Last night, I decided to bake a lemon pie for my co-workers. After some deliberation, I decided that I should really make two pies, to ensure plentiful servings for everyone. Now, most reasonable people would simply commence from there and bake two pies. If you're me, however, you decided that if you're going to double the recipe anyway, you may as well quadruple the recipe and bring pies to other friends as well. Midway through the whipping and stirring process, you will discover that you have entirely too much custard even for your nearly industrial sized stand mixer, and will wind up standing on a chair for leverage while stirring pie filling in your largest salad bowl. You will then soon realize that hand beating is not achieving nearly the required degree of smoothness for the custard, and will have to employ your immersion blender, in a vague attempt to use every conceivable power tool in the preparation of an otherwise very peaceful dish such as lemon custard.
A similar issue occurred just last week, when I accidentally doubled the recipe for my beloved beer bread from Farmgirl Susan's Farmgirl Fare blog (how does one accidentally double a recipe?), and then felt very much like Lucille Ball in the I Love Lucy 56 packets of yeast bread baking episode as I attempted to pour this suddenly massive amount of dough into a single diminutive loaf pan.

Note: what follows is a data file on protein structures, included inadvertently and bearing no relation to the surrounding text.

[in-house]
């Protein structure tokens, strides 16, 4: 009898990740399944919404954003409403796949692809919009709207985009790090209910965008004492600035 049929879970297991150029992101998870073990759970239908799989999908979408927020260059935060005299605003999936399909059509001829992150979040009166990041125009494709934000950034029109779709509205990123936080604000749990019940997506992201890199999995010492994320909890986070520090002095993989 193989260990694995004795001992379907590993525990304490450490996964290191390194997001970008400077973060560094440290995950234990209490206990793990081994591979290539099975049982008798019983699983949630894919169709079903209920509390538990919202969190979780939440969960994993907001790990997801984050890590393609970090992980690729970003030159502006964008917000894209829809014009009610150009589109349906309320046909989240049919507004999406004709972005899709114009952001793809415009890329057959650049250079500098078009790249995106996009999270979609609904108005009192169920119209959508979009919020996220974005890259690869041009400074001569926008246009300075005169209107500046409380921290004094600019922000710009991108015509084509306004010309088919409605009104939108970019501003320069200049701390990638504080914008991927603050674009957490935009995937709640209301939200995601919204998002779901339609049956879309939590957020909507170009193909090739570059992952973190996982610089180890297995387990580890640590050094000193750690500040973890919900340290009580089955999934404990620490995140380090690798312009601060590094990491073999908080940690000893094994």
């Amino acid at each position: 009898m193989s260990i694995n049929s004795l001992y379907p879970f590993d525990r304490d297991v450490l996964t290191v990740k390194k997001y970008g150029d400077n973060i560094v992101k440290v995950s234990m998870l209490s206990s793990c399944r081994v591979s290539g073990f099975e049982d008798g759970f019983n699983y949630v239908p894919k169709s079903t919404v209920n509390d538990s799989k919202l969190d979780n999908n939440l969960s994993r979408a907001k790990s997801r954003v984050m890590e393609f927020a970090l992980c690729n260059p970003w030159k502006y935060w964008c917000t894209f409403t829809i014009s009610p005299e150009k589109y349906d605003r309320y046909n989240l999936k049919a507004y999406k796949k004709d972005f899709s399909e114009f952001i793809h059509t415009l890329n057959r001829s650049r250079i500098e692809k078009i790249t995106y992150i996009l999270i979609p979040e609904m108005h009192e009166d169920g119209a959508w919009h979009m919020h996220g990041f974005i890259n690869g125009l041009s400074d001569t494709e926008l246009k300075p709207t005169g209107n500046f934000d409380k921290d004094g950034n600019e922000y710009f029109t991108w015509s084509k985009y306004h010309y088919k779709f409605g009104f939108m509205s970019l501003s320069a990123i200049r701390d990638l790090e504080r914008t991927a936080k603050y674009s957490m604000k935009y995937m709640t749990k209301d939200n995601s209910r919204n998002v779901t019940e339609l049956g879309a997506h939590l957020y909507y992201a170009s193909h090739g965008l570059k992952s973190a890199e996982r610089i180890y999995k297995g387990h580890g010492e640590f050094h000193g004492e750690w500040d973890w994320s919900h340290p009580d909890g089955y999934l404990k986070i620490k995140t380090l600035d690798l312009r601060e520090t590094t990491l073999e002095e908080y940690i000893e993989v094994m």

What is one to do in such situations? Why greet the unexpected arrival of extra dough with great joy, bake one loaf for yourself, and another for a friend! Such a blessing, this abundance of lemon custard and homemade whole wheat bread!
Garlic and Herb Whole Wheat Beer Bread
2 cups whole wheat flour 1 cup all-purpose flour 1 tsp rosemary 1 tsp oregano 1/4 tsp granulated garlic 1 T raw turbinado sugar 1 tsp salt 1 T baking powder 12 oz beer (I used Trader Joe's Simpler Times Lager) 2 oz water 2 T olive oil
~ Preheat the oven to 375 degrees F. Coat a 9X5" loaf pan with cooking spray ~ Stir together the whole wheat flour, all-purpose flour, rosemary, oregano, garlic, turbinado sugar, salt, and baking powder. ~ Pour in the beer and the water, and stir until combined, but taking care not to over-mix. ~ Scoop the dough into the loaf pan. ~ Drizzle the top of the dough with the olive oil, and some sea salt. ~ Bake for 45 minutes - until a toothpick inserted in the center comes out clean. Allow the loaf to cool in the pan for 10 minutes, then cool the rest of the way on a wire rack or serve warm!